Notable Mentions: Cooler Master CM 690
, Hiper Anubis
The Antec P182 case could be the only PC chassis you’ll ever need. It’s that good. The exterior of the chassis is smooth, sleek and simple – plain matt bezels devoid of marks, brands or blemishes – so the design will look good no matter where you have to put your PC.
It could go in your living room, office space or kitchen and still look utterly gorgeous – just be careful not to mistake it for a fridge if you do put it in your kitchen.
It’s this polished simplicity which makes the Antec P182
such an awesome case to use as well as look at.
The whole design is geared towards being as quiet as possible without compromising cooling performance and it did this job exceedingly well during our testing. Pretty much every one of the triple-layered surfaces can be ratcheted down or screwed in, so that nothing interferes with the thermal design.
When we tested the P182 it was no big surprise to see how it excelled – beating off the competition with a stick and holding its own as the king of cases. To many people the P182 may look like just a poor man's P190
, but the number of people who actually need multiple PSUs and GPUs is quite low, so don’t let that dissuade you.
The P182 did face some stiff competition this year – the Hiper Anubis
and Cooler Master CM 690
getting notable mentions. The CM 690 especially is worth a look if you find yourself a bit strapped for cash this Christmas. In the end though the Antec P182 pips them both to the post and stands alone as our best chassis of the year – and it’s a steal at its current price
Man, we had some arguments about this award because really, how do you decide what constitutes a peripheral and is it fair to give an award to a mouse or mousemat over a pair of really high-quality speakers? In the end we decided the best thing to do was give out three awards to three separate devices – dividing them into outputs, inputs and components, the three sub-categories which best cover the vague nature of the peripherals uber-category.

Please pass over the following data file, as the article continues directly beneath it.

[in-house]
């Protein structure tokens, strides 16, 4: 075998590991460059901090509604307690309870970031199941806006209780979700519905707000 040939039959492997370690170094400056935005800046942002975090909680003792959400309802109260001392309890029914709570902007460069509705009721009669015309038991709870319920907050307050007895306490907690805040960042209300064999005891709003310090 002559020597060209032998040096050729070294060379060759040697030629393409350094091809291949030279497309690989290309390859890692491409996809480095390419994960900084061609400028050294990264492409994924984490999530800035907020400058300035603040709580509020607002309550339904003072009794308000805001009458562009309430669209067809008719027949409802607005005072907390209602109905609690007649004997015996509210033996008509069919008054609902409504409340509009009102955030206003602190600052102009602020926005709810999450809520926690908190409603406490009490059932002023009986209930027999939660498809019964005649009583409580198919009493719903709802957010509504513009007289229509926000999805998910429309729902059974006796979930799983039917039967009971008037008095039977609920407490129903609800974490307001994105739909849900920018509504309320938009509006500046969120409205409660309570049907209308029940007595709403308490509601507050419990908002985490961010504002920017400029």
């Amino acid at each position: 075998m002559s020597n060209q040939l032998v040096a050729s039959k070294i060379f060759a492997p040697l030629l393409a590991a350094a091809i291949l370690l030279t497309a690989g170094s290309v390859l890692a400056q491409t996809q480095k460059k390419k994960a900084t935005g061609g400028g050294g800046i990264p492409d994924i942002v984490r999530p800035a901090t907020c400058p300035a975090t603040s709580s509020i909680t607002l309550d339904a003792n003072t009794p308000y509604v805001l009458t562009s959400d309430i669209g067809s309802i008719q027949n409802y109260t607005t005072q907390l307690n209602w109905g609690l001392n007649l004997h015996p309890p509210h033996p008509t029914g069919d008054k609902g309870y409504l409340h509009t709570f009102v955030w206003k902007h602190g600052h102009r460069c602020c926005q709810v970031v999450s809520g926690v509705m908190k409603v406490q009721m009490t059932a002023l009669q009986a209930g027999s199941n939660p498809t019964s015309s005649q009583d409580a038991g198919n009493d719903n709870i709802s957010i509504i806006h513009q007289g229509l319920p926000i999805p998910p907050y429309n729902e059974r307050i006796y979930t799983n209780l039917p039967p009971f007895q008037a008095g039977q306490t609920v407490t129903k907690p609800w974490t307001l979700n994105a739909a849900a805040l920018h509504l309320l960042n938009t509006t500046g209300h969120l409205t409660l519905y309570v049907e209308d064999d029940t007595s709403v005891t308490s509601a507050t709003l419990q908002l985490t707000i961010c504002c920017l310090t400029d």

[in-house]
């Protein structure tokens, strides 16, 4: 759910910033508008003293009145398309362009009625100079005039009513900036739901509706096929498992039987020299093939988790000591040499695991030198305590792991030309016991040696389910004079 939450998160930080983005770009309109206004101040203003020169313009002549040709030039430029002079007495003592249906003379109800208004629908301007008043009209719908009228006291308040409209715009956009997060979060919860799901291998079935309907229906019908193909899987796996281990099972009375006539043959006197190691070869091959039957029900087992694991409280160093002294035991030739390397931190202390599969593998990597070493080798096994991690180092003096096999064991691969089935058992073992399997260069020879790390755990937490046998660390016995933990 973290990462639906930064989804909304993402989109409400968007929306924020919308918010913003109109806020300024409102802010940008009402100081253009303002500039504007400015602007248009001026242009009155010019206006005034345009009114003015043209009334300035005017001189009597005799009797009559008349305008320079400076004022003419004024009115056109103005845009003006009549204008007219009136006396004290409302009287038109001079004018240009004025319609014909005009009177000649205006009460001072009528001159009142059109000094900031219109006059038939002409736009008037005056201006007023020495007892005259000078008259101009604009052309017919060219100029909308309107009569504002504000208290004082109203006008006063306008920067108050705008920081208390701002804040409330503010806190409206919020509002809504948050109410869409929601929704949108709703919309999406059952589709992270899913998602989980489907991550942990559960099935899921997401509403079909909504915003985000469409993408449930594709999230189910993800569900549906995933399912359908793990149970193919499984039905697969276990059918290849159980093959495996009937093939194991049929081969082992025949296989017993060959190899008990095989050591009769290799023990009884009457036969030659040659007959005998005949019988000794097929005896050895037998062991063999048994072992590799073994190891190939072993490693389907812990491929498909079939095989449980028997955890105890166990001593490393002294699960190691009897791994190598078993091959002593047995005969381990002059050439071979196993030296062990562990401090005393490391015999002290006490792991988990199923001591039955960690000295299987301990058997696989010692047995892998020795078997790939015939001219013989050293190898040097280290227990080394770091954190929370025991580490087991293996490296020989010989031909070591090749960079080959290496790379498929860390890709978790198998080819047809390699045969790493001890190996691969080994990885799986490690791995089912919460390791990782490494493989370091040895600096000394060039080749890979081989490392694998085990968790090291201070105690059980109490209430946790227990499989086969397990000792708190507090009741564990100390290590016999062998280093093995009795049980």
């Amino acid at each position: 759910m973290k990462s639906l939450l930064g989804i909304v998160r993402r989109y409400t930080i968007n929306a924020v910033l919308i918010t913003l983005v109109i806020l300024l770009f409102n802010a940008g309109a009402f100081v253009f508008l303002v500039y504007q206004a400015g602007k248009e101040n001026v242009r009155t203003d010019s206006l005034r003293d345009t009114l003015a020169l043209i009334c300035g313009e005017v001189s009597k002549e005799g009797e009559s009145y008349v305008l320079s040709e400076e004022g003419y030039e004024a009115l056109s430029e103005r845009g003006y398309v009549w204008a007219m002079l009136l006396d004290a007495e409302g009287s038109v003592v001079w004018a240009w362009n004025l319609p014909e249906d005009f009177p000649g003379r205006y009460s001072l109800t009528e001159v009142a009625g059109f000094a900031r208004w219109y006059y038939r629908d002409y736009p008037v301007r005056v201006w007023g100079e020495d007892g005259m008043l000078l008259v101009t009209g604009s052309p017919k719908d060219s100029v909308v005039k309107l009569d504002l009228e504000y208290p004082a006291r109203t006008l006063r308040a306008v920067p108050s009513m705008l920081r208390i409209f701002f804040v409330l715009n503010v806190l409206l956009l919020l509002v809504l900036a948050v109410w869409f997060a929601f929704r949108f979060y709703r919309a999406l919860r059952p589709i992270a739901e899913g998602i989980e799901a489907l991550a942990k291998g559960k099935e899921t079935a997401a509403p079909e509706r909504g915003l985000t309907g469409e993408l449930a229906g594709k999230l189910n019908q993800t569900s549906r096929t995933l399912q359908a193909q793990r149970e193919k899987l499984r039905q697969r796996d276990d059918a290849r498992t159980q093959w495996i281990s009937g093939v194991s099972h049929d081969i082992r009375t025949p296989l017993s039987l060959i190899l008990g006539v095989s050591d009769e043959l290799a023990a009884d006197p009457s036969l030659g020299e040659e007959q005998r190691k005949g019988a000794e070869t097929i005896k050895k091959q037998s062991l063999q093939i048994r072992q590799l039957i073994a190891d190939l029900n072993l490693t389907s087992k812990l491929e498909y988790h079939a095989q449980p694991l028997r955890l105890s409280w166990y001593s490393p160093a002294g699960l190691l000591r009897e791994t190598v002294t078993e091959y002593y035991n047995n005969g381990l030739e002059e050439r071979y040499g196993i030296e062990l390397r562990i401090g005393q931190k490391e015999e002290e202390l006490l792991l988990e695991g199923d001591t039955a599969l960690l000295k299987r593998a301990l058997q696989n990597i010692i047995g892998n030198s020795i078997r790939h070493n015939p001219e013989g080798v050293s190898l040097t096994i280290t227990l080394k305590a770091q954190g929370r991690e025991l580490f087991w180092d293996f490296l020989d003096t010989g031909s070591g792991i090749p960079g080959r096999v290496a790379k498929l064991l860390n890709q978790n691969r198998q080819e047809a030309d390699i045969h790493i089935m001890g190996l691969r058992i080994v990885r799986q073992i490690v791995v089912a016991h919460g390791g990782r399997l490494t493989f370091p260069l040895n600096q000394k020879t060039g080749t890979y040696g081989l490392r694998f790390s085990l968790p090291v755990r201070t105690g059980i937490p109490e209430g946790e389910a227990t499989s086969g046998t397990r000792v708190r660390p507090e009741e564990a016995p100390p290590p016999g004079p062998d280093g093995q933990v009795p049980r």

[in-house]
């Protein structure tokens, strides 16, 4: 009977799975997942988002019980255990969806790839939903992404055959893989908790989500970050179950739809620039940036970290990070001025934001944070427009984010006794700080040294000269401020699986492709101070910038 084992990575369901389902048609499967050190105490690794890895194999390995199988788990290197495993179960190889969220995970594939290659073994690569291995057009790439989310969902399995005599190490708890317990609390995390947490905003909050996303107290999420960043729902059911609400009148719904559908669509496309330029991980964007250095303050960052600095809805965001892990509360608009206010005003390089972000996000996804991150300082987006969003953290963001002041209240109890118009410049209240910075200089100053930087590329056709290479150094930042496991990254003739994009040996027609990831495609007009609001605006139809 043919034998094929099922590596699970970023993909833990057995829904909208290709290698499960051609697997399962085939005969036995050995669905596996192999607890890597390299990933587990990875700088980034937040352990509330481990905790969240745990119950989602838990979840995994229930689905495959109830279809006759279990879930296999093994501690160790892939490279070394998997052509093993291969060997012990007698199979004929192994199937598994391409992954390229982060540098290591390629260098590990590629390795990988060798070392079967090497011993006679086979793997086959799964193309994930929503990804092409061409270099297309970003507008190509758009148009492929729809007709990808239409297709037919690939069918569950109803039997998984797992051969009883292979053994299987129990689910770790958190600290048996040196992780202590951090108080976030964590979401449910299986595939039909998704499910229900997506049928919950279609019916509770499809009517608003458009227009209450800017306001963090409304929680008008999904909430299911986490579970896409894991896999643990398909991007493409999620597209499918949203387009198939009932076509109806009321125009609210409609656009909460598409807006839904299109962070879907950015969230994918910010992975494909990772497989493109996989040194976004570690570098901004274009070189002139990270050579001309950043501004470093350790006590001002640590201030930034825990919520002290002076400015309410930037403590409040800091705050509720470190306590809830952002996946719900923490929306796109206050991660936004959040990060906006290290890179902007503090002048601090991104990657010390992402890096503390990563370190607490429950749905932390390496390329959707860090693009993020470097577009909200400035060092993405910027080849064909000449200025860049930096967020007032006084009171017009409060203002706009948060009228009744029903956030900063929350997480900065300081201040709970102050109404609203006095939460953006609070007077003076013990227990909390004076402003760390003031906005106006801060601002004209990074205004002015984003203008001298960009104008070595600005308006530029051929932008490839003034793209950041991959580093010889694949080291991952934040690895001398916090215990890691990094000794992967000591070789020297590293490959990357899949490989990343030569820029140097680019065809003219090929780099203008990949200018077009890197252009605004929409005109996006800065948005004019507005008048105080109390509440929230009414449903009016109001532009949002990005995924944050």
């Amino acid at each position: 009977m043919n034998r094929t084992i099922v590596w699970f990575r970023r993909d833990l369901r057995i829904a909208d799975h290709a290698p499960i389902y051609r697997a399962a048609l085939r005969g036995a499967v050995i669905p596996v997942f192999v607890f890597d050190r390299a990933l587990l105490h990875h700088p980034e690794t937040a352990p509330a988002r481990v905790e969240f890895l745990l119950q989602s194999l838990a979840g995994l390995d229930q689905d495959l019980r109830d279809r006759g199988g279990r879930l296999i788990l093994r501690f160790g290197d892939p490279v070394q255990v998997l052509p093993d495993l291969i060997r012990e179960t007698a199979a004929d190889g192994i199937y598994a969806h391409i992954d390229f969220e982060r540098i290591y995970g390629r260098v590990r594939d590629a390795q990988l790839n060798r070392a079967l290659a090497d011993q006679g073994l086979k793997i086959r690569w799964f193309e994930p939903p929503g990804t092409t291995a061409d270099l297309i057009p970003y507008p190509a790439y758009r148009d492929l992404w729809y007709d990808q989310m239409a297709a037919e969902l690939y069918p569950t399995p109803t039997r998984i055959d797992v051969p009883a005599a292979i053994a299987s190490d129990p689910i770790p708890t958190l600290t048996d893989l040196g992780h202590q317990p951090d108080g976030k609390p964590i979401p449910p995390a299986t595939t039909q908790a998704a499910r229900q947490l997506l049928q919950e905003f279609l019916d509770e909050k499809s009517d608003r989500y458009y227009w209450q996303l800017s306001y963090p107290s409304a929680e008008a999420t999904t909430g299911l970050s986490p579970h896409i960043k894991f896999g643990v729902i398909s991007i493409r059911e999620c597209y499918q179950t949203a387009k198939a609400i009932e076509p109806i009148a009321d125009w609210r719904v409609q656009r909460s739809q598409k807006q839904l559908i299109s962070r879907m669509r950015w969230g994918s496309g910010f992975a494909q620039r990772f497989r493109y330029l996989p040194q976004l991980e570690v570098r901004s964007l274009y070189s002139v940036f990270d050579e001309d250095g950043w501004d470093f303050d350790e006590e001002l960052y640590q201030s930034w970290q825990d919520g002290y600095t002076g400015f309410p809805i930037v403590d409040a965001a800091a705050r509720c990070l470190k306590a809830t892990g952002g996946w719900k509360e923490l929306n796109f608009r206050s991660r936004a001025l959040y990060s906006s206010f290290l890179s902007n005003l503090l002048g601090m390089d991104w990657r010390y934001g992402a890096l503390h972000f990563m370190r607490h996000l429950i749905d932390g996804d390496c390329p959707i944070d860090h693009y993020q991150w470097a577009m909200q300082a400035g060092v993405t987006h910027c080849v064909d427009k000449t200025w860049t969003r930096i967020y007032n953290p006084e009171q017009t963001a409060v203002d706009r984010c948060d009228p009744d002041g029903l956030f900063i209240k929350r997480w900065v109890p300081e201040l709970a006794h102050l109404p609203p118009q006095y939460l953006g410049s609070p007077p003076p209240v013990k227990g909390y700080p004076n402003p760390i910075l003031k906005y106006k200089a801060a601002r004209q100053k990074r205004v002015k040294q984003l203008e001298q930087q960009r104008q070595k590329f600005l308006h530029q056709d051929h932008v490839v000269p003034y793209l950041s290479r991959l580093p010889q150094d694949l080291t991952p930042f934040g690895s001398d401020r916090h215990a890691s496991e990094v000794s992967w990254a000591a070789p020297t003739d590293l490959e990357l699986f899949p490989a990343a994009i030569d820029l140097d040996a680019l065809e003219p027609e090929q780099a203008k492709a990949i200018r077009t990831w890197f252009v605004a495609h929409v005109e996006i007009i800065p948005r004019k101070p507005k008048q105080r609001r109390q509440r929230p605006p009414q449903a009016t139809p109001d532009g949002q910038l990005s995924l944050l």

The Razer DeathAdder
was our final input of choice and is a mouse which is still fiercely fought over in the office. Whenever a mouse is needed, all eyes fall to the DeathAdder first – though it’s naturally fiercely defended and someone ends up suffering with the Revoltec Fightmouse
instead while the rest of us chuckle at their misfortune.
The DeathAdder is a radical departure to the Razer norm, using a full and high-peaking shape rather than the flat design of the Copperhead or the Boomslang. The thumb buttons are now much larger too and splayed shape of the left and right mouse buttons mean that this is a gaming mouse which everyone can appreciate.
In a year which saw the return of the Microsoft Sidewinder
, a mouse which used as many gimmicks as it could, it seems weird to give the award to what is essentially just a well-made wired mouse. That’s something we can easily live with though – the DeathAdder is just that good.
For outputs we managed to settle on a winner fairly quickly too – the Creative Gigaworks T20 Speakers
. With a small factor design and an impressively high-end sound for the price, the T20s are a set of speakers which lend themselves to pretty much any normal use.
Our component peripheral of the year, which is an admittedly vague description, goes to another Creative product – the X-Fi XtremeGamer
which is currently sat in Joe's system and powering the music he's listening to and those awesome explosions in games like Call of Duty 4
. It’s doing a beautiful job, for what it's worth.
The Creative X-Fi XtremeGamer isn’t strictly the best sound card on the market, but it is a good deal and comes in at about £60
, which is an utterly fantastic price when you consider that you’re getting a top-end sound card which has hardware support for both EAX 5.0 and CMSS-3D.